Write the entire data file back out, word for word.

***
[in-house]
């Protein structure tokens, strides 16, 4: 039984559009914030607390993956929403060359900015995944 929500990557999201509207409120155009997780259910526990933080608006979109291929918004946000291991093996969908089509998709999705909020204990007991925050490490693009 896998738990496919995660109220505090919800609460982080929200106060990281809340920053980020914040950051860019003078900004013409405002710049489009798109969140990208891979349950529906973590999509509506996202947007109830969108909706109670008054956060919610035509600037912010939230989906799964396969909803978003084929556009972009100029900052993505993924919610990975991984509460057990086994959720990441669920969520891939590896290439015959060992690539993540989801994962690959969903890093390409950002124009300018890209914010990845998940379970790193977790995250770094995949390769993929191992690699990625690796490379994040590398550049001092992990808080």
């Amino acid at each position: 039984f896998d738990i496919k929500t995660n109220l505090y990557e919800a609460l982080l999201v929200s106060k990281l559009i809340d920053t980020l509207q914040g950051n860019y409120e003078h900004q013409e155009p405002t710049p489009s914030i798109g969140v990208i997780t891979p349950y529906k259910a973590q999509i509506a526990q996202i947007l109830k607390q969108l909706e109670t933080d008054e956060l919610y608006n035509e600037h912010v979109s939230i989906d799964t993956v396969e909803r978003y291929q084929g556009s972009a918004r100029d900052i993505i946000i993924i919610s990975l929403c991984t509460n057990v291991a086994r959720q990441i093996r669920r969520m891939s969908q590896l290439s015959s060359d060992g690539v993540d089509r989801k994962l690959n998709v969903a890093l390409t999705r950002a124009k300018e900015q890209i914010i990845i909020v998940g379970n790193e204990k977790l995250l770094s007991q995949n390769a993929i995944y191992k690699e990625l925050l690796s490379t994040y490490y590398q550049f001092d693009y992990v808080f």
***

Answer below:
[in-house]
């Protein structure tokens, strides 16, 4: 039984559009914030607390993956929403060359900015995944 929500990557999201509207409120155009997780259910526990933080608006979109291929918004946000291991093996969908089509998709999705909020204990007991925050490490693009 896998738990496919995660109220505090919800609460982080929200106060990281809340920053980020914040950051860019003078900004013409405002710049489009798109969140990208891979349950529906973590999509509506996202947007109830969108909706109670008054956060919610035509600037912010939230989906799964396969909803978003084929556009972009100029900052993505993924919610990975991984509460057990086994959720990441669920969520891939590896290439015959060992690539993540989801994962690959969903890093390409950002124009300018890209914010990845998940379970790193977790995250770094995949390769993929191992690699990625690796490379994040590398550049001092992990808080």
């Amino acid at each position: 039984f896998d738990i496919k929500t995660n109220l505090y990557e919800a609460l982080l999201v929200s106060k990281l559009i809340d920053t980020l509207q914040g950051n860019y409120e003078h900004q013409e155009p405002t710049p489009s914030i798109g969140v990208i997780t891979p349950y529906k259910a973590q999509i509506a526990q996202i947007l109830k607390q969108l909706e109670t933080d008054e956060l919610y608006n035509e600037h912010v979109s939230i989906d799964t993956v396969e909803r978003y291929q084929g556009s972009a918004r100029d900052i993505i946000i993924i919610s990975l929403c991984t509460n057990v291991a086994r959720q990441i093996r669920r969520m891939s969908q590896l290439s015959s060359d060992g690539v993540d089509r989801k994962l690959n998709v969903a890093l390409t999705r950002a124009k300018e900015q890209i914010i990845i909020v998940g379970n790193e204990k977790l995250l770094s007991q995949n390769a993929i995944y191992k690699e990625l925050l690796s490379t994040y490490y590398q550049f001092d693009y992990v808080f």